So that was starting to happen when I moved to New Jersey, I worked at Sam Goody’s Records, my uncle Harry got me a job, and there I am suddenly in North New Jersey, you know, and I always understood and joked around with “why New Jersey,” but living there I never noticed much about that.

I was only 13 miles from The Lincoln Tunnel, but I never got into the city, I didn’t care about going to clubs or seeing bands, although I did make visits to Hurrah and Danceteria. And [recording] Clack! was only because of connections, it had nothing to do with me escaping New Jersey to get into Manhattan. I was at a little jingle studio right near Times Square, tiny, and suddenly I was on an eight-track reel, and after the session I’d get on the bus and go home.


This is jumping forward, but I moved back to Nashville in 2010 after 33 years in New Jersey because of a relationship dissolving, and I fled in panic not knowing what I was gonna do. I never thought I’d come back to Nashville. Of course, Nashville’s changed so much in 30 to 40 years. It’s still a little backward, as well it should be. It’s not an urban kinda thing here, although it’s really taken off.

All big cities are exploding with condos and all that shit. So I moved back down here and, lo and behold, some new friends in Brooklyn who are starting a new film documentary on me called me up and said, “How would you feel about putting a band together?”

I said, “I just escaped the North, all of a sudden you want me to come back?” They talked about putting together a tour and I thought, “Well this is ridiculous, I can’t even get down to the corner market!” But that all came to be.

My first tours were booked strictly on email, by the guys in Brooklyn, and all of a sudden I’m on a plane going up to Brooklyn. I was never in Brooklyn in the ’80s or ’90s, just Jersey and maybe Greenwich Village. But in 2011 I’m going up to Brooklyn, hanging with my new band, and we’re starting to tour around the country.

In three to four years I went global. I still can’t believe it happened. I was playing festivals in Europe. In 2013, in June alone, I played a show in Mexico City and Moscow—in the same fuckin’ month. And these were one-offs, not part of tours. It was cool money, and I’d started to build a great reputation. They said what you said: “Hey, I thought you liked to stay home, what are you doing in Scandanavia?” I enjoyed it, I enjoyed the shows, but I didn’t enjoy the burden of the work and doing one-nighters, long drives in the van…

R. Stevie Moore, combin’. Mimi Gibson

These young bands feel the same way about playing SXSW. Load in, load out kicks your ass.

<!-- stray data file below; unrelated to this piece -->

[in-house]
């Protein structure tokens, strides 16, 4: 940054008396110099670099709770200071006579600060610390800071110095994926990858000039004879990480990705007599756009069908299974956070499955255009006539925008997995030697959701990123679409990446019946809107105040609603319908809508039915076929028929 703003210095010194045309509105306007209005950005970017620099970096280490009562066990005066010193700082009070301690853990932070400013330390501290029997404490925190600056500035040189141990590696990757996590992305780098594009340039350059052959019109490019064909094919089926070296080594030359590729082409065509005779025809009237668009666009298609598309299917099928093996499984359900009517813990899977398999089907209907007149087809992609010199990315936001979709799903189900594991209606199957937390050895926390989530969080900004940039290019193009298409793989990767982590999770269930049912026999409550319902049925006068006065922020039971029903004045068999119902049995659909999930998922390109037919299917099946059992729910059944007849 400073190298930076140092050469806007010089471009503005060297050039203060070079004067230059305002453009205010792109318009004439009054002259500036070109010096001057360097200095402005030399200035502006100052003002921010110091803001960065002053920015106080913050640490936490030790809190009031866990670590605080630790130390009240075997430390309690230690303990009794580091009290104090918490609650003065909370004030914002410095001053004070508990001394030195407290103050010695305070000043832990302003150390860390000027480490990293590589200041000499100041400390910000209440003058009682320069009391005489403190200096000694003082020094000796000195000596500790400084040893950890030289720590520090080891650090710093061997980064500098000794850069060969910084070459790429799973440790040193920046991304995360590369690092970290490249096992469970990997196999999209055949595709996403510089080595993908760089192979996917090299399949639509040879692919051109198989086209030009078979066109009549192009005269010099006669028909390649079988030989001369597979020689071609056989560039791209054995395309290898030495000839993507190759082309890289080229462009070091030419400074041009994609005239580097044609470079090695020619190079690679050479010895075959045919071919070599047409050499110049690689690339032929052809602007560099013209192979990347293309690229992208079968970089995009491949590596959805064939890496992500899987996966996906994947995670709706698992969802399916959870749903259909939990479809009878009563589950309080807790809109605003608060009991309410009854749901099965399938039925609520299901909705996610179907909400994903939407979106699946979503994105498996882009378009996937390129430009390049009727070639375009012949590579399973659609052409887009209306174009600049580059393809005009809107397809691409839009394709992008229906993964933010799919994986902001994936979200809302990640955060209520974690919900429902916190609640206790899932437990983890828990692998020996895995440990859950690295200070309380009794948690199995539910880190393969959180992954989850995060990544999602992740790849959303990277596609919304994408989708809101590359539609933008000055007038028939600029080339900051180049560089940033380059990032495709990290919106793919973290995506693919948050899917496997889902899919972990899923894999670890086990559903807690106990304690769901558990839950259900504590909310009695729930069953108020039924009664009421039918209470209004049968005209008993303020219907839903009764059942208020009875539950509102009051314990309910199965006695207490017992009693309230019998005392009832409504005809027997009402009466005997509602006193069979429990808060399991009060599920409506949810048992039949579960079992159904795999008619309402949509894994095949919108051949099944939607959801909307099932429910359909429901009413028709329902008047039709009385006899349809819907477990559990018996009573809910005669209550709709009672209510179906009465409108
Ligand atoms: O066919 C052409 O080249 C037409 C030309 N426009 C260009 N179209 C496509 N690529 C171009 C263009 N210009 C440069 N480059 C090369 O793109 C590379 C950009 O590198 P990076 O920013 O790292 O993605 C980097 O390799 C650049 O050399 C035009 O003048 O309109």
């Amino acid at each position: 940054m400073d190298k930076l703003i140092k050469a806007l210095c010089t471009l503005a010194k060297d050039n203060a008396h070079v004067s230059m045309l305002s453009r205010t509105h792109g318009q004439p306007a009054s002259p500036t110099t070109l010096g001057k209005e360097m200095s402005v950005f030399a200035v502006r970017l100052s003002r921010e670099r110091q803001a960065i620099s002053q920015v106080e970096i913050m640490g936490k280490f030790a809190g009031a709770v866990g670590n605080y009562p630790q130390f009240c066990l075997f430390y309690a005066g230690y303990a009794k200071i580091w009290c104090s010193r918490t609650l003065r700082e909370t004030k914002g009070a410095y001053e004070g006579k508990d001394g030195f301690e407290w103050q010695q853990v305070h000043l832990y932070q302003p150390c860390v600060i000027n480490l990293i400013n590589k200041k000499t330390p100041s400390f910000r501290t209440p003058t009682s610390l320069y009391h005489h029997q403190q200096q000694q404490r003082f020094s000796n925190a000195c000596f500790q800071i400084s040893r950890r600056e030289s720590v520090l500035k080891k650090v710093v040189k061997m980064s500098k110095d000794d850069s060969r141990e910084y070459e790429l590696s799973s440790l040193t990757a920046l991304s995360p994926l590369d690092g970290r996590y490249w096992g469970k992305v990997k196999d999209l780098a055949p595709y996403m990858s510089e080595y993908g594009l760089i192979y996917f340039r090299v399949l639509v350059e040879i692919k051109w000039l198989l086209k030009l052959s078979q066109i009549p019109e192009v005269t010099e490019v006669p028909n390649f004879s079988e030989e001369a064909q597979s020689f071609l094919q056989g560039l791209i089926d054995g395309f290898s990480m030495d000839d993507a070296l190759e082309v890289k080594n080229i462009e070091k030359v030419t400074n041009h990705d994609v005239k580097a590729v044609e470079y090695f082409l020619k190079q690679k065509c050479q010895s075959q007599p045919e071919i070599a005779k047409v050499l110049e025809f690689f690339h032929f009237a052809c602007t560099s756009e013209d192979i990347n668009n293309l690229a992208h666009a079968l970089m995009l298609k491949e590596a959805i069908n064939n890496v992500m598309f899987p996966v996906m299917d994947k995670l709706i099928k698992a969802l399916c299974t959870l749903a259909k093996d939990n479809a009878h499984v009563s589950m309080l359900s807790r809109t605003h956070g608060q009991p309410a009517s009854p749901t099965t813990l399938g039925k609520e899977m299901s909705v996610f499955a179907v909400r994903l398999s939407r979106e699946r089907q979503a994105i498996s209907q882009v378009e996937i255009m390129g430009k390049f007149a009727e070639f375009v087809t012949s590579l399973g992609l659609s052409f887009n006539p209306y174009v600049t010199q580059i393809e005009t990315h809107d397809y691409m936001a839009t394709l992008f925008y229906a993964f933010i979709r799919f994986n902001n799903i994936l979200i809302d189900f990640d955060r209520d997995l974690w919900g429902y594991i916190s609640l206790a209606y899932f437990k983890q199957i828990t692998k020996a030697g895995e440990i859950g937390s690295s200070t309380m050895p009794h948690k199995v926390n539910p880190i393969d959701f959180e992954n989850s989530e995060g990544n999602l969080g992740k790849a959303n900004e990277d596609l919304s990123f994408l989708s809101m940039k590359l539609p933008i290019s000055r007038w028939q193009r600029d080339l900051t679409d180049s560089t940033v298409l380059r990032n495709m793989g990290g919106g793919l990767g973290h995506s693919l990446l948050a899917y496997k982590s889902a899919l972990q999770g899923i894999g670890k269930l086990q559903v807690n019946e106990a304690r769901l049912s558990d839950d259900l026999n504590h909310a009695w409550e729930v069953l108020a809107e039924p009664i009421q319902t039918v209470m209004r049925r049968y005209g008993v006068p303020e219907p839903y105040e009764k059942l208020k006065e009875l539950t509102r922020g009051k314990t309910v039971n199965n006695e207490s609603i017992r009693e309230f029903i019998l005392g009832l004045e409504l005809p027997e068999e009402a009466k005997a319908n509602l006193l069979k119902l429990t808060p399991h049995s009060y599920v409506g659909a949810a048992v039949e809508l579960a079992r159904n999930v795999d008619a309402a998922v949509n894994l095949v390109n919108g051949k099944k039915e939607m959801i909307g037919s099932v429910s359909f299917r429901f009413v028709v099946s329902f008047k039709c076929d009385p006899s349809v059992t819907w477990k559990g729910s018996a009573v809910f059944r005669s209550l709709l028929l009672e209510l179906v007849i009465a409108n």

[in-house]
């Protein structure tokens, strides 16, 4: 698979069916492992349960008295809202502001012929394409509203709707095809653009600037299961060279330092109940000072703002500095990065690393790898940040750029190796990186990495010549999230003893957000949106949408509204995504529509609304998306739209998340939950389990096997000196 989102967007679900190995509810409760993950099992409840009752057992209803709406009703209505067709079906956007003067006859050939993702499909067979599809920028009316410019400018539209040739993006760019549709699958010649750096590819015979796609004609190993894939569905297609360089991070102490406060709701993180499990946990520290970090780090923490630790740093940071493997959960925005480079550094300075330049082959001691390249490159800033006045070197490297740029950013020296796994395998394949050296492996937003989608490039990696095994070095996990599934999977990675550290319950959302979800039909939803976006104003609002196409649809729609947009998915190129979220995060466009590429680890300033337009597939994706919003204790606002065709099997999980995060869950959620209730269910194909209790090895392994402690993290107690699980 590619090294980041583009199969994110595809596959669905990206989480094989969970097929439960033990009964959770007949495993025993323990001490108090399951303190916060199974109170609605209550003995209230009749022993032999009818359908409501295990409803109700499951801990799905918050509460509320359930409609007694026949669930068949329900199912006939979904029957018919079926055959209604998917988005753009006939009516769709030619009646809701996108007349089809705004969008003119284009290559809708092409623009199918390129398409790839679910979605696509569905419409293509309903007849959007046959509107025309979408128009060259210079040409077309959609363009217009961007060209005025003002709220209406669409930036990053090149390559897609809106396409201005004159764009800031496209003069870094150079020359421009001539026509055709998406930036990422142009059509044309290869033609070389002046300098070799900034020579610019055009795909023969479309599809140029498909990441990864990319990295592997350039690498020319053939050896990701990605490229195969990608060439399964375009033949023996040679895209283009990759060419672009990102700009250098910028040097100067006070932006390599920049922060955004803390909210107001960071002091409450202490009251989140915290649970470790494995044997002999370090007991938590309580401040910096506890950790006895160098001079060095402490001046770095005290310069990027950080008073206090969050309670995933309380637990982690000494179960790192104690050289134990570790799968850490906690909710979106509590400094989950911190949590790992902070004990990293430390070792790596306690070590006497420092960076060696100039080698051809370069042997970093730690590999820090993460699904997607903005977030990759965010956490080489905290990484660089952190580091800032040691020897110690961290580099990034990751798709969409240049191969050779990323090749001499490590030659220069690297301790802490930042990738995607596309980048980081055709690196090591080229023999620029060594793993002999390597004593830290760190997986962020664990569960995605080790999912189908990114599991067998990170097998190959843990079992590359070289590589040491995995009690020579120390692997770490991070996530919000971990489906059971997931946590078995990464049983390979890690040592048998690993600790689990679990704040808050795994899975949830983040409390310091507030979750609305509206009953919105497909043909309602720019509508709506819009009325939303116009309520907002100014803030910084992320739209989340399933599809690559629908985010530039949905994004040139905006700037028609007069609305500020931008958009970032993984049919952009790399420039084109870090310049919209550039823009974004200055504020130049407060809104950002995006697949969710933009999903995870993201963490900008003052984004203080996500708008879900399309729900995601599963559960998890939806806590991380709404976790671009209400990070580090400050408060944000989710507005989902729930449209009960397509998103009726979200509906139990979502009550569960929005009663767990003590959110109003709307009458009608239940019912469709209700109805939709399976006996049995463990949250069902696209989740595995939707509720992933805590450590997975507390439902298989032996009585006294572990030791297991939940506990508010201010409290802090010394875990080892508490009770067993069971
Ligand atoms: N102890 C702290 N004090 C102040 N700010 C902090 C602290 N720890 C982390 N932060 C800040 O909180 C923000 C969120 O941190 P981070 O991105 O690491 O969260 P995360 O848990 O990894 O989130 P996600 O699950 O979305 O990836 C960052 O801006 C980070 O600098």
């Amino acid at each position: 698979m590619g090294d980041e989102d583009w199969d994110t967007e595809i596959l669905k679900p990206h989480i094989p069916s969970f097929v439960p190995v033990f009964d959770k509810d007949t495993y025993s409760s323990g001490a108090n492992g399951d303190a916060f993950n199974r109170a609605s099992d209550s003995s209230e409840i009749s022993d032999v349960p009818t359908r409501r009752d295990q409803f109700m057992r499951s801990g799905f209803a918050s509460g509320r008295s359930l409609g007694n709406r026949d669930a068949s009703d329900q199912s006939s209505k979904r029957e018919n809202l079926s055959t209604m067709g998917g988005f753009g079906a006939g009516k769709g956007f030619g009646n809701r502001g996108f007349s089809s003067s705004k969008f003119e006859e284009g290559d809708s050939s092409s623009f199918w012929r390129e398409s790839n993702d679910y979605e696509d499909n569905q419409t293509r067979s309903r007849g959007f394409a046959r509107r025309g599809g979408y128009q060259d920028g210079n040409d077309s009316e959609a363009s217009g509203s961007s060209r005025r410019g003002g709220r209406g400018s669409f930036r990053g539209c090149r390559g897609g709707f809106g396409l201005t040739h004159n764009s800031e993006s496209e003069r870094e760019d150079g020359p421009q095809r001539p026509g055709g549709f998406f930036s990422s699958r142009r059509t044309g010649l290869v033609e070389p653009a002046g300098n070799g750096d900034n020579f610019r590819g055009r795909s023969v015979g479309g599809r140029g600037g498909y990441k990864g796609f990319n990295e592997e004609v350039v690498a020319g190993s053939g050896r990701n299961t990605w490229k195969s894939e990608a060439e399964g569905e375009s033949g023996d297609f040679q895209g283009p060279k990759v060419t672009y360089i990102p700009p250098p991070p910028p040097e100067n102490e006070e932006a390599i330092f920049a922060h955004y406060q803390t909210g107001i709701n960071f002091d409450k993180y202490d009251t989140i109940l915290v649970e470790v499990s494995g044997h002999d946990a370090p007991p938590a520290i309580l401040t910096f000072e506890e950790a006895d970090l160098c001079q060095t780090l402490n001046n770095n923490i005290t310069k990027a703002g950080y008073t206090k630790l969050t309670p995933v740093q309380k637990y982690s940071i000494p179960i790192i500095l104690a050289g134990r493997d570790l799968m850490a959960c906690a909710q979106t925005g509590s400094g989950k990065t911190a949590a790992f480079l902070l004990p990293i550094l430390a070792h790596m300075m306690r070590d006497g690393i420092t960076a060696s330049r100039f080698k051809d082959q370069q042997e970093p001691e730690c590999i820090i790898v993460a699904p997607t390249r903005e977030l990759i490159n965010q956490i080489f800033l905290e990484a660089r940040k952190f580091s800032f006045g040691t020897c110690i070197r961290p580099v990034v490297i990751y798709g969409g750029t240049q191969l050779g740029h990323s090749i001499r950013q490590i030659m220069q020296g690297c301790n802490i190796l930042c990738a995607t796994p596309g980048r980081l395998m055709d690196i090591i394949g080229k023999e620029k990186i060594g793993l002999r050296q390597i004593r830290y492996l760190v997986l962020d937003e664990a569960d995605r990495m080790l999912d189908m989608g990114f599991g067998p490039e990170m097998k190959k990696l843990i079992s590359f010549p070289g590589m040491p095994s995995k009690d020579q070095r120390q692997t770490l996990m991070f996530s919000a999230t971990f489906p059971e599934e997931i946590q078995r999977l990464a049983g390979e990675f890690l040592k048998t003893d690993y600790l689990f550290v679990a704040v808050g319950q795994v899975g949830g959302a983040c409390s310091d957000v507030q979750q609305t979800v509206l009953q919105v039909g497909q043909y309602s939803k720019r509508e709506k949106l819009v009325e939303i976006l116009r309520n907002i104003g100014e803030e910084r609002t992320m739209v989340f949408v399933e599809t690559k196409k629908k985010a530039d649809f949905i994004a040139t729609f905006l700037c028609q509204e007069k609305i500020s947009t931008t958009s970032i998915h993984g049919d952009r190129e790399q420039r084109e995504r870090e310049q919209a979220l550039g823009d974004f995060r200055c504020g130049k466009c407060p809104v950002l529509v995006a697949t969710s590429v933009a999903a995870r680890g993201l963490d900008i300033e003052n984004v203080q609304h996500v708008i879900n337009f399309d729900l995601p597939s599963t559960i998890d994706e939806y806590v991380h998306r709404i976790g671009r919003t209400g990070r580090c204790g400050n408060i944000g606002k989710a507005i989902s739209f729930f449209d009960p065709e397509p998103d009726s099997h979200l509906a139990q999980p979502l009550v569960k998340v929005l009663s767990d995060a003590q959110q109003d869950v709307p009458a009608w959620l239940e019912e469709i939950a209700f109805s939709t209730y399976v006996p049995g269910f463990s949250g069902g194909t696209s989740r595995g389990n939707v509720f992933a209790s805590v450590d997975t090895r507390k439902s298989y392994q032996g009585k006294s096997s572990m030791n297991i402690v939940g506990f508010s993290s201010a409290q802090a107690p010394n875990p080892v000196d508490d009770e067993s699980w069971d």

Yeah, and nobody really cares on the success bandwagon. This is gonna be funny too, I don’t know how much you know about Jason Falkner. He plays with Beck, so he’s getting a kick out of this. He plays arenas around the world with Beck as a side guy, and now we’re gonna be doing this stupid taco truck SXSW thing with no payback, he’s not gonna be making any money. It’s not something he’d wanna do all the time, and he’s struggled, too, with his solo career, trying to play the game with the machine.

Falkner’s respected as a power-pop god. His output connects me back to Tennessee when I think about Big Star and the AM pop vibe that pops up on this record. Do you have a particular love for that sound? What was the intention with letting R. Stevie Moore sounds merge with Falkner sounds?

I don’t think we had any direction in doing that. He had suggestions of some of his favorite early R. Stevie songs, in fact, the first thing we did in the sessions was “I H8 People,” and that turned out to be the opener on the record, the first thing people are hearing. That’s an old song from ’80, and more even hard rock, which I love. That’s what I was doing with my band the past four years—not punk, not metal—more like Mott the Hoople hard rock, in fact, I called it “hard cock rock.”


There’s a glammy vibe to it for sure. But it definitely reminds me of Big Star at some points.

Yeah, there’s some of that. I was never a huge fanatic on Big Star, especially when I lived here. I own original copies of the first two records, which I’m proud of, and might even need to put ’em on Ebay if I need to pay the rent. But I wasn’t huge on Chilton. I liked Chris Bell more than Chilton, but I was never fanatical. For me it’s more the U.K., like Badfinger. I dug The Raspberries, they’re Cleveland. The power-pop thing, I don’t know, I always had it in my music anyway. But it was great to have Faulkner polish it up.